Why the Apple Stock Split Has All Investors Excited
One the reasons that the AAPL stock split – along with Google’s and MasterCard’s – has stirred interest beyond the shareholders of those companies is that it suggests a shift in corporate thinking more amenable to stock splits.
The aversion to stock splits is only a recent phenomenon. Back in the 1990s and earlier, stock splits were almost expected when prices got to $100 or more.
The idea historically was to maintain appeal to retail investors. That’s the reason Apple Chief Executive Officer Tim Cook cited when he announced the Apple stock split.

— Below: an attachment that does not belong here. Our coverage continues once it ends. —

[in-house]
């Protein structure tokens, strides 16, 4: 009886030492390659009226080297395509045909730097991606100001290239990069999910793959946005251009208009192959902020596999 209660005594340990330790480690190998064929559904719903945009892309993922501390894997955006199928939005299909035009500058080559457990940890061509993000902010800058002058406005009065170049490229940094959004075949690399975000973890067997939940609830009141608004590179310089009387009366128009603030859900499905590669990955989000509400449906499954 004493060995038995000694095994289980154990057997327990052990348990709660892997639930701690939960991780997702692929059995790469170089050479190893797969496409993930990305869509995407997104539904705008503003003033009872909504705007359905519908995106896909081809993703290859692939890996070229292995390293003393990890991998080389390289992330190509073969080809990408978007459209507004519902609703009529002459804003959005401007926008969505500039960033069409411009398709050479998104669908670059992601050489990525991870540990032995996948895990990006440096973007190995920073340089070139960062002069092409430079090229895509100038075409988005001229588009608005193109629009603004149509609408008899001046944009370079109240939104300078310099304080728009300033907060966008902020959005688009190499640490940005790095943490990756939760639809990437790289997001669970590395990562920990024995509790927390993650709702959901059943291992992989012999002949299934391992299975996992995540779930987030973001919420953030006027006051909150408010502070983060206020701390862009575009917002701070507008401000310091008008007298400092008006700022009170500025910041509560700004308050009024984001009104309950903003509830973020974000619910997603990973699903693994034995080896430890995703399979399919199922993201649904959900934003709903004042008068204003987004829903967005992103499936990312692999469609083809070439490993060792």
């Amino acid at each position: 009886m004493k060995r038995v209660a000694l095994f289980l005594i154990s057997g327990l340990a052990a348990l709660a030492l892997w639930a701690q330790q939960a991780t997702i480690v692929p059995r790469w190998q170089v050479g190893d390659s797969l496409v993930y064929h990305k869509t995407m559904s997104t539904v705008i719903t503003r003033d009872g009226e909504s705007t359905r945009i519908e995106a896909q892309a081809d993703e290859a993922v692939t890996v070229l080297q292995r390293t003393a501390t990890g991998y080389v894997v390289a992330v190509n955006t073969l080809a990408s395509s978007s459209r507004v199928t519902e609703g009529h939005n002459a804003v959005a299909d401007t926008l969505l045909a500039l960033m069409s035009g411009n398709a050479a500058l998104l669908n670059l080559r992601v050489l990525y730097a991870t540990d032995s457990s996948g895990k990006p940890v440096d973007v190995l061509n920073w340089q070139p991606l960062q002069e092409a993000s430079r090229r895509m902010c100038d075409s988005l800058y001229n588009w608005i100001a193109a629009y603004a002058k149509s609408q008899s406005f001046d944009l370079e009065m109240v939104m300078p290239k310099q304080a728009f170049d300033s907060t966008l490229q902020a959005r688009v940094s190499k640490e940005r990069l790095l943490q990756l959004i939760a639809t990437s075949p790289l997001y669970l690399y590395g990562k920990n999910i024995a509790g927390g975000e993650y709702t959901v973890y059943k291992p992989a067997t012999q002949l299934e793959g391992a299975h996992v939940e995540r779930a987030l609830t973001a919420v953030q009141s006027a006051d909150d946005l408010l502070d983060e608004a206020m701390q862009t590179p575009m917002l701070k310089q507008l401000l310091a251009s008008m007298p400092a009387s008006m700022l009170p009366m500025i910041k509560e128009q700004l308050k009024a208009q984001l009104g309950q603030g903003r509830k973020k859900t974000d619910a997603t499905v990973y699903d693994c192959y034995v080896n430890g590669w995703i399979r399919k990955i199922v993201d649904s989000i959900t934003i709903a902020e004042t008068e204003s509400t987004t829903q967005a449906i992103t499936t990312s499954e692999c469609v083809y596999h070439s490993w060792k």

Less than 20 years ago, between 1997 and 2000, there were 375 stock splits, an average of about 94 per year. Even after the markets recovered from the dot-com bust, the average in the mid-2000s was only about 35 per year.
The financial crisis of 2008 knocked that annual average number of stock splits down to the teens – where it has stayed despite a stock market rebound that has pushed the major indexes back to all-time highs.
The hope is that now that such marquee names as Apple, Google, and MasterCard have taken the stock split plunge, more companies will follow.
And there is no shortage of stock split candidates…